Nonconformity and Corrective Action In Projects
When an issue is discovered with either a work process or process output, it may result in a nonconformity or nonconformance report (often referred to as an ‘NCR’). Nonconformity and nonconformance are essentially the same thing. The NCR process results in a fix for the immediate issue and a related fix that reduces the likelihood that the issue will recur.
This blog looks at what an NCR is and the generic quality process for analyzing and addressing it. It also briefly looks at quality processes like the NCR but more suited to some of the situations that come up.
Procedures are the same as processes, it’s just that are written down. A nonconformity occurs when either:
- A process is not being followed – regardless of the outcome in terms of the output. The issue here is that what is being done is not aligned with what is expected to be done. These NCRs are generally the result of Quality Assurance (QA) audits and activities.
- A work output does not meet requirements – at least one specific property does not meet established minimum requirements. The issue here is that there is a gap between what was expected and what was delivered. These NCRs are generally the result of Quality Control (QC) identification of repeated failures in outputs.
Corrective Action Plan
Corrective actions are part of the nonconformity process although they are often considered a separate process. The reason they are sometimes considered a separate process is that different teams may handle them. In some cases, the Corrective Action Plan (CAP) process exists to ‘game’ key performance indicator measures by closing the NCR quickly and opening a CAP to show quick closure of NCRs while performing the slower work under the CAP process. Although the issue remains until all corrective actions are in place, the NCR metrics look better.
Following a sound process provides the best ‘assurance’ that the quality of the output will meet requirements. Work process NCRs must be addressed because the assurance that process outputs will meet requirements is lost when they are not followed. Addressing process NCRs involves either having those involved follow the process, modifying the process because what is being done is an improvement or some combination of the two.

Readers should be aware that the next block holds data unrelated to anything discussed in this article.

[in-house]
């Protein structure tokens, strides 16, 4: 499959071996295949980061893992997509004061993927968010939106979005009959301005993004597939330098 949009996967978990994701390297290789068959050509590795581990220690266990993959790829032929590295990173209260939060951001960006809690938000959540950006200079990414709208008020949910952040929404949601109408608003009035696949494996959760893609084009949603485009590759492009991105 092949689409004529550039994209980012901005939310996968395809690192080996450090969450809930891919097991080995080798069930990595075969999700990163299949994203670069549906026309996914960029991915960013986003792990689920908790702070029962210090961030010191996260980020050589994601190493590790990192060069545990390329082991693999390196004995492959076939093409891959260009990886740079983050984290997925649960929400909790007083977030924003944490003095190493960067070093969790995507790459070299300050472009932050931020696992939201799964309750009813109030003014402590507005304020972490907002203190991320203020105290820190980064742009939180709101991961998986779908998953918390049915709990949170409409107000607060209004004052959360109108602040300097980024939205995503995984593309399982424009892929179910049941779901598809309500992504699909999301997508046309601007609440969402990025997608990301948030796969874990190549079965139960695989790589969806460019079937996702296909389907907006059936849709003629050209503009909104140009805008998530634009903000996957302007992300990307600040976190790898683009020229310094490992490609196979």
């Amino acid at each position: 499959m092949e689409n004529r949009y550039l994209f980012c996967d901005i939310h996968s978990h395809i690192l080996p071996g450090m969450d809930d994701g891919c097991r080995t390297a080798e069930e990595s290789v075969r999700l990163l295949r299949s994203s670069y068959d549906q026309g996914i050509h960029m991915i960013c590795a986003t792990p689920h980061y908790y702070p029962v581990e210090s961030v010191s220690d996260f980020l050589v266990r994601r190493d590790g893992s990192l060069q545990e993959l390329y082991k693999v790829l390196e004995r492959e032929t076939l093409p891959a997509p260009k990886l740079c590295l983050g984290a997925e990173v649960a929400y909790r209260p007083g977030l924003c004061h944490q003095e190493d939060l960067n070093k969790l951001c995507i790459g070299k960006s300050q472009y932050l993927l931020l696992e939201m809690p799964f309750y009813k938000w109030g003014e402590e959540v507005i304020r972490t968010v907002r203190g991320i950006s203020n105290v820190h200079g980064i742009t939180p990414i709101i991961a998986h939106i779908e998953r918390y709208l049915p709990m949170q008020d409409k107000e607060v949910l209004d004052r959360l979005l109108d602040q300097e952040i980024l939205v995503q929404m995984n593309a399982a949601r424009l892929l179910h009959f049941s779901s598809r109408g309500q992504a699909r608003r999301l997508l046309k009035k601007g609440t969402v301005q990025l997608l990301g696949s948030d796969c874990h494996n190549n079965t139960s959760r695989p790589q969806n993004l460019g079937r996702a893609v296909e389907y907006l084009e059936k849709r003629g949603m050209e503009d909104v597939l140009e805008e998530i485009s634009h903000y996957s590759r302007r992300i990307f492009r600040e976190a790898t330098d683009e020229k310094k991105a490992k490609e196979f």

When outputs do not meet established minimum requirements, it indicates that there is an issue within the process. Either the process is not being followed or it is not capable of consistently generating an acceptable output. The cause of the nonconformity must be investigated. Either the people using the process must follow the process, the process must be modified, or, if the issue is equipment or materials related, an expanded investigation is required to identify possible failing processes in other areas.
Generic Nonconformity Resolution Process
When an NCR is issued, it indicates that a process is seriously unreliable (broken). In some quality systems, alternate quality processes that are like the NCR but do not involve the same level of rigor can also be used. The NCR and other processes typically involve:
- Reporting and determining the validity of a potential nonconformity,
- Assessing risk caused by the nonconformity (the risk will influence the level of effort involved in the remainder of the process),
- Developing a thorough understanding of the issue and its causes (there is rarely a single cause),